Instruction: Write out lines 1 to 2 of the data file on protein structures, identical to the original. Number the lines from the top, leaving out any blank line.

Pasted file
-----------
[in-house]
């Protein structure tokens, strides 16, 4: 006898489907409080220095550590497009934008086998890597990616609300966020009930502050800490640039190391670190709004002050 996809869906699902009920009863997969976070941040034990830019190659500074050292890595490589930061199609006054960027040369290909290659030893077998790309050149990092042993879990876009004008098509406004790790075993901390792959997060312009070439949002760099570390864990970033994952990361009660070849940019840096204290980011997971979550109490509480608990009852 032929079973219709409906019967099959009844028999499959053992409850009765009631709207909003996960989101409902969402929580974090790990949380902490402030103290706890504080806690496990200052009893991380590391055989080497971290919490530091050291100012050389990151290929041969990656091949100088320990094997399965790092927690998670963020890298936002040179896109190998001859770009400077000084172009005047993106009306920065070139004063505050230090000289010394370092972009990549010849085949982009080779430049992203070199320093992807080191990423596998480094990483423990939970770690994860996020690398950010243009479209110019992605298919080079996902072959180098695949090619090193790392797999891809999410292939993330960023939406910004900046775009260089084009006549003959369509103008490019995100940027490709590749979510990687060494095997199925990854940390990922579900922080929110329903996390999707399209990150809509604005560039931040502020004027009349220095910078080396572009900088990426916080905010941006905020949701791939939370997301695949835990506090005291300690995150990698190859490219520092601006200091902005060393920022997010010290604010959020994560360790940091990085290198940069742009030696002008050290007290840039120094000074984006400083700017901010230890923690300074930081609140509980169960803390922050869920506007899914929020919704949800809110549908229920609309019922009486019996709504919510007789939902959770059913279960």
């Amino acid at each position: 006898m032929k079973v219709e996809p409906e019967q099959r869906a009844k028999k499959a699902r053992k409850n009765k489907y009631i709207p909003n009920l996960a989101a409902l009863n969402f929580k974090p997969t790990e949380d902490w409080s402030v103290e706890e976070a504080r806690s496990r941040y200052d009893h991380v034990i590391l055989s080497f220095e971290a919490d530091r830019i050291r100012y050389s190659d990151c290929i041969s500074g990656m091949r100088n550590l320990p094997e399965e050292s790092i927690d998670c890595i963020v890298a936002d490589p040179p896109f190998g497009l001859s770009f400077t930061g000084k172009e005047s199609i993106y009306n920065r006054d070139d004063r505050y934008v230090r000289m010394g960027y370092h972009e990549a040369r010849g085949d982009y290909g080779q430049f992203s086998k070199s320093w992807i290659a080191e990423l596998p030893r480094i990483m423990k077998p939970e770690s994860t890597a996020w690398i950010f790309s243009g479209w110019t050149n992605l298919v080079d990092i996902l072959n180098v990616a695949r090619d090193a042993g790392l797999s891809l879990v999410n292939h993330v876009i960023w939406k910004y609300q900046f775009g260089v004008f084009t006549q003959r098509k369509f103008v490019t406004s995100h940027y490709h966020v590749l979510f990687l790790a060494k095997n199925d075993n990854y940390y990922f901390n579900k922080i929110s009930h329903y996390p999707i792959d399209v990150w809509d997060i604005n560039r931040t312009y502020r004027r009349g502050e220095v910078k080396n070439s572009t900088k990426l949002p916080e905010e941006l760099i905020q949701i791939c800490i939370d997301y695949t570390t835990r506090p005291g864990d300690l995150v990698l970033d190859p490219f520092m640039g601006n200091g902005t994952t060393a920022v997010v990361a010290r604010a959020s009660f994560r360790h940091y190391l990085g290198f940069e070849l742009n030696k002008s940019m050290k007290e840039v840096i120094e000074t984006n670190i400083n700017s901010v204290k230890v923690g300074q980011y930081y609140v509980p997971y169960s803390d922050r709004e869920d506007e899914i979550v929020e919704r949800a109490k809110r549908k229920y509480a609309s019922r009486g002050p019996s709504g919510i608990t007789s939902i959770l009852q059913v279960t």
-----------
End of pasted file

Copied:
[in-house]
């Protein structure tokens, strides 16, 4: 006898489907409080220095550590497009934008086998890597990616609300966020009930502050800490640039190391670190709004002050 996809869906699902009920009863997969976070941040034990830019190659500074050292890595490589930061199609006054960027040369290909290659030893077998790309050149990092042993879990876009004008098509406004790790075993901390792959997060312009070439949002760099570390864990970033994952990361009660070849940019840096204290980011997971979550109490509480608990009852 032929079973219709409906019967099959009844028999499959053992409850009765009631709207909003996960989101409902969402929580974090790990949380902490402030103290706890504080806690496990200052009893991380590391055989080497971290919490530091050291100012050389990151290929041969990656091949100088320990094997399965790092927690998670963020890298936002040179896109190998001859770009400077000084172009005047993106009306920065070139004063505050230090000289010394370092972009990549010849085949982009080779430049992203070199320093992807080191990423596998480094990483423990939970770690994860996020690398950010243009479209110019992605298919080079996902072959180098695949090619090193790392797999891809999410292939993330960023939406910004900046775009260089084009006549003959369509103008490019995100940027490709590749979510990687060494095997199925990854940390990922579900922080929110329903996390999707399209990150809509604005560039931040502020004027009349220095910078080396572009900088990426916080905010941006905020949701791939939370997301695949835990506090005291300690995150990698190859490219520092601006200091902005060393920022997010010290604010959020994560360790940091990085290198940069742009030696002008050290007290840039120094000074984006400083700017901010230890923690300074930081609140509980169960803390922050869920506007899914929020919704949800809110549908229920609309019922009486019996709504919510007789939902959770059913279960």